Abdul Sheriff is a professor of history at the University of Dar es Salaam and the author of The History and Conservation of Zanzibar Stone Town and coeditor of Zanzibar under Colonial Rule. He is also the principal curator of Zanzibar Museums.
Zanzibar Stone Town presents the problems of conservation in its most acute forms. Should it be fossilized for the tourists? Or should it grow for the benefit of the inhabitants? Can ways be found to accommodate conflicting social and economic pressures? For its size, Zanzibar, like Venice, occupies a remarkably large romantic space in world imagination. Swahili civilization on these spice islands goes back to the earliest centuries of the Islamic era.
Zanzibar stands at the center of the Indian Ocean system’s involvement in the history of Eastern Africa. This book follows on from the period covered in Abdul Sheriff’s acclaimed Slaves, Spices and Ivory in Zanzibar. The first part of the book shows the transition of Zanzibar from the commercial economy of the nineteenth century to the colonial economy of the twentieth century.
The rise of Zanzibar was based on two major economic transformations. Firstly slaves became used for producing cloves and grains for export. Previously the slaves themselves were exported. Secondly, there was an increased international demand for luxuries such as ivory. At the same time the price of imported manufactured gods was falling. Zanzibar took advantage of its strategic position to trade as far as the Great Lakes.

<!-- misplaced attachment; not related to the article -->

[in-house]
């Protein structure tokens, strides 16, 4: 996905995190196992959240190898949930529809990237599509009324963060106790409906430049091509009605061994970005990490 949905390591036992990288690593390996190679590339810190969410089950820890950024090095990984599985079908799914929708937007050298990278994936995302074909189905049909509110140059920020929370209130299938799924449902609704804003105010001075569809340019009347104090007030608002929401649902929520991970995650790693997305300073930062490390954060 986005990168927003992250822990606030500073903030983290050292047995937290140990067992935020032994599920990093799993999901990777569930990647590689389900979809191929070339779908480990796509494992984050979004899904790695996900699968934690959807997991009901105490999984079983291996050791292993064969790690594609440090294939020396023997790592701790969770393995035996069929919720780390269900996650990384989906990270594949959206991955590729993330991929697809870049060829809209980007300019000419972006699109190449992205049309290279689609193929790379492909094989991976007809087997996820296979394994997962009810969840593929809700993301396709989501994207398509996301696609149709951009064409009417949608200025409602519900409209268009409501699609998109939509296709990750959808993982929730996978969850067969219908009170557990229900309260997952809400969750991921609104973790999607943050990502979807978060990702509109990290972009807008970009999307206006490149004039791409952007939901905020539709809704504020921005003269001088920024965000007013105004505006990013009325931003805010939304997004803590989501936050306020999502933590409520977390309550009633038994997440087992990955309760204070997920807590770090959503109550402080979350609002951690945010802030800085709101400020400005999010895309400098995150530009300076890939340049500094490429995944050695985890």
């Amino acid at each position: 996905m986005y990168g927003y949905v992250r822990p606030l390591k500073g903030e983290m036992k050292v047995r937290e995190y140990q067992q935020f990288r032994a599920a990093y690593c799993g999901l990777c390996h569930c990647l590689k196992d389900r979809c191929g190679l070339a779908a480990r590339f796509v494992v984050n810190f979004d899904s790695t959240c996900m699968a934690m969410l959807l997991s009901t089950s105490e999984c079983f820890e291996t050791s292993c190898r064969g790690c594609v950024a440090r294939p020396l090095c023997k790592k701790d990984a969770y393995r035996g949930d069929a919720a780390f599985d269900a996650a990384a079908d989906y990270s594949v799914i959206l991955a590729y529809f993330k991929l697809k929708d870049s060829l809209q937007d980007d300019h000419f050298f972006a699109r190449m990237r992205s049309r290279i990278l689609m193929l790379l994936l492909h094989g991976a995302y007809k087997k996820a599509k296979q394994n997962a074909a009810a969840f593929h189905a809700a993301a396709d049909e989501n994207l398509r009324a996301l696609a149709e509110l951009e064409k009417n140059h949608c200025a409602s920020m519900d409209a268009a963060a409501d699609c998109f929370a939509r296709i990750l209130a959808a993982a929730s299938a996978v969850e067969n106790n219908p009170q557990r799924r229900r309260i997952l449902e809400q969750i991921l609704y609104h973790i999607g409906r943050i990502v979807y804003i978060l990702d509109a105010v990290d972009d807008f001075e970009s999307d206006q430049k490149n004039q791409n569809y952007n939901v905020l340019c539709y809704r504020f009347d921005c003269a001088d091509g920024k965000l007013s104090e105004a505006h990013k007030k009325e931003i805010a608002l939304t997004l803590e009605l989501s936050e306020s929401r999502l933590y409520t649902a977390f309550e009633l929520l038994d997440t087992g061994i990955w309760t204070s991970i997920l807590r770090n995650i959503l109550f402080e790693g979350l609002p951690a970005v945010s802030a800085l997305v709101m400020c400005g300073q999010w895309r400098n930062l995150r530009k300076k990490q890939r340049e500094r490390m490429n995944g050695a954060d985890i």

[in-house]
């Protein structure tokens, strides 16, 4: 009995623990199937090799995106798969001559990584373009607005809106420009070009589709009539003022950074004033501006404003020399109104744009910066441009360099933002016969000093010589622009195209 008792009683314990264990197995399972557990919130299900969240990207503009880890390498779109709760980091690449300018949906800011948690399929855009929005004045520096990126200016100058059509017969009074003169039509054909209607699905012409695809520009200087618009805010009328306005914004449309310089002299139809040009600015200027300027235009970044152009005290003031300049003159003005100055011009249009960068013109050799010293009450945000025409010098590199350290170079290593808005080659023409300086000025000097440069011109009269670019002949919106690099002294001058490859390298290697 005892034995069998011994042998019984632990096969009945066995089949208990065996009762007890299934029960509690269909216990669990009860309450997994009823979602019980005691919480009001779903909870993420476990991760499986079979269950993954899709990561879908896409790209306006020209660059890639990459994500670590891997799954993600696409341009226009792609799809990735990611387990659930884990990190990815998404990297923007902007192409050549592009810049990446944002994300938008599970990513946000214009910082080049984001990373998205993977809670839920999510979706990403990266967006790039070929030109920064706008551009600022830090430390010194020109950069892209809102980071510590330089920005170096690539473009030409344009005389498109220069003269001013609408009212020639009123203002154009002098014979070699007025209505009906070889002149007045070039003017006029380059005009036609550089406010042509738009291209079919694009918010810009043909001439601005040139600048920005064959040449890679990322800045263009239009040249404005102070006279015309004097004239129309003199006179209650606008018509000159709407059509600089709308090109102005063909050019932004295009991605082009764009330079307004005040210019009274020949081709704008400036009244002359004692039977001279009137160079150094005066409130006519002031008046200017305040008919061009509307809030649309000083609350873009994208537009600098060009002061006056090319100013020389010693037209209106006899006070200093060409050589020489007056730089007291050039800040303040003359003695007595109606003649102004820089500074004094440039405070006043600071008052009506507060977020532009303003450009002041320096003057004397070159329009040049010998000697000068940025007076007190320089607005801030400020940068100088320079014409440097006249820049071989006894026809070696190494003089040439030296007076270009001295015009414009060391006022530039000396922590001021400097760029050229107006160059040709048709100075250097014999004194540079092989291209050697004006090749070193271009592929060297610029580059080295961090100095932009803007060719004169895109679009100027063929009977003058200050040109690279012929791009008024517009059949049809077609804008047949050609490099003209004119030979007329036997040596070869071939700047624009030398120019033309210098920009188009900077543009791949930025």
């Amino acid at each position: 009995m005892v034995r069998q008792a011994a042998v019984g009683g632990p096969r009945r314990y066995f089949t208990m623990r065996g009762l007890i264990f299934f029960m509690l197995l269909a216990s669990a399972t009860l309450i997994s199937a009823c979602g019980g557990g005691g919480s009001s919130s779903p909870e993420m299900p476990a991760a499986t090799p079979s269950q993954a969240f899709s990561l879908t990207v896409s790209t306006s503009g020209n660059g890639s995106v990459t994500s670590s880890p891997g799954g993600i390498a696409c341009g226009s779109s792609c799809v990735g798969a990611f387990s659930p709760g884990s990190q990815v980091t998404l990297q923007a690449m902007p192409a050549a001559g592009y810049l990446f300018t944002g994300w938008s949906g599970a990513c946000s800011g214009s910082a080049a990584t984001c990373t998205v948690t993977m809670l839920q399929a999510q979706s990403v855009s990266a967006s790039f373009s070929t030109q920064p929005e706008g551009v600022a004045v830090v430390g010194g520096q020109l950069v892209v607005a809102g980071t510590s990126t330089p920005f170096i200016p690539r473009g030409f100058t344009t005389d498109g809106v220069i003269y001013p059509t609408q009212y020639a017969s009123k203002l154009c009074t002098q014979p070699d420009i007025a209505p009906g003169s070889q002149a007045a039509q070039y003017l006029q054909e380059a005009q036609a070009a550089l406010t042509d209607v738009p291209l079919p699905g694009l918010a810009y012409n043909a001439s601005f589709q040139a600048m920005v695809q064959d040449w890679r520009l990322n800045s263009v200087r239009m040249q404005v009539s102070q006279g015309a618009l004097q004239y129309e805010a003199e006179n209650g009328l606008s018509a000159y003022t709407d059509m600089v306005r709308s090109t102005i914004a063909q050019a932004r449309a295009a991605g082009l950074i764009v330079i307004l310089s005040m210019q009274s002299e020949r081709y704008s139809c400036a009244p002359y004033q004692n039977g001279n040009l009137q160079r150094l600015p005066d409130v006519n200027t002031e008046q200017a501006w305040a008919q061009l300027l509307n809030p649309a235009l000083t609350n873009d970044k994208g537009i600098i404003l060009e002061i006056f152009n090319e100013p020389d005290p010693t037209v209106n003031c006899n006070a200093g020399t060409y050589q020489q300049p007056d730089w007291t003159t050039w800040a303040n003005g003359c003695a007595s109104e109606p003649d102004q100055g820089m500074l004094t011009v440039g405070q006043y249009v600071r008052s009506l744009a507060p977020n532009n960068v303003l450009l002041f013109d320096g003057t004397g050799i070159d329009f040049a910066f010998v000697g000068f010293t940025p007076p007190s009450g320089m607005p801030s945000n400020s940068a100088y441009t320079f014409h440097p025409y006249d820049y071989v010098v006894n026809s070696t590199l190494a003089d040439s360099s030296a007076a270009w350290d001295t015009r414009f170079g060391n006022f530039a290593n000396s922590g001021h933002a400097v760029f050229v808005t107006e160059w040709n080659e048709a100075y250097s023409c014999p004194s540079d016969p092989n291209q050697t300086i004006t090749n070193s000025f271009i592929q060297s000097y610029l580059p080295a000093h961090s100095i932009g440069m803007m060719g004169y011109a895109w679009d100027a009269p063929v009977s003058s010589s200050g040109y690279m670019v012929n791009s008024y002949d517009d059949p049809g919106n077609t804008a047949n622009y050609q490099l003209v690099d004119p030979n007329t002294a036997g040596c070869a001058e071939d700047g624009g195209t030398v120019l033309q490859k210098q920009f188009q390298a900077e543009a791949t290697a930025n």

Athens and Jerusalem
For more than two thousand years, philosophers and theologians have wrestled with the irreconcilable opposition between Greek rationality (Athens) and biblical revelation (Jerusalem).
African Miracle, African Mirage
Transnational Politics and the Paradox of Modernization in Ivory Coast
Throughout the 1960s and 1970s, Ivory Coast was touted as an African miracle, a poster child for modernization and the ways that Western aid and multinational corporations would develop the continent.
A New History for a New Nation
Africa’s newest nation has a long history. Often considered remote and isolated from the rest of Africa, and usually associated with the violence of slavery and civil war, South Sudan has been an arena for a complex mixing of peoples, languages, and beliefs.
The Art of Life in South Africa
From 1952 to 1981, South Africa’s apartheid government ran an art school for the training of African art teachers at Indaleni, in what is today KwaZulu-Natal. The Art of Life in South Africa is the story of the students, teachers, art, and politics that circulated through a small school, housed in a remote former mission station.
Women in the Shadows
Gender, Puppets, and the Power of Tradition in Bali
Wayang kulit, or shadow puppetry, connects a mythic past to the present through public ritual performance and is one of most important performance traditions in Bali. The dalang, or puppeteer, is revered in Balinese society as a teacher and spiritual leader.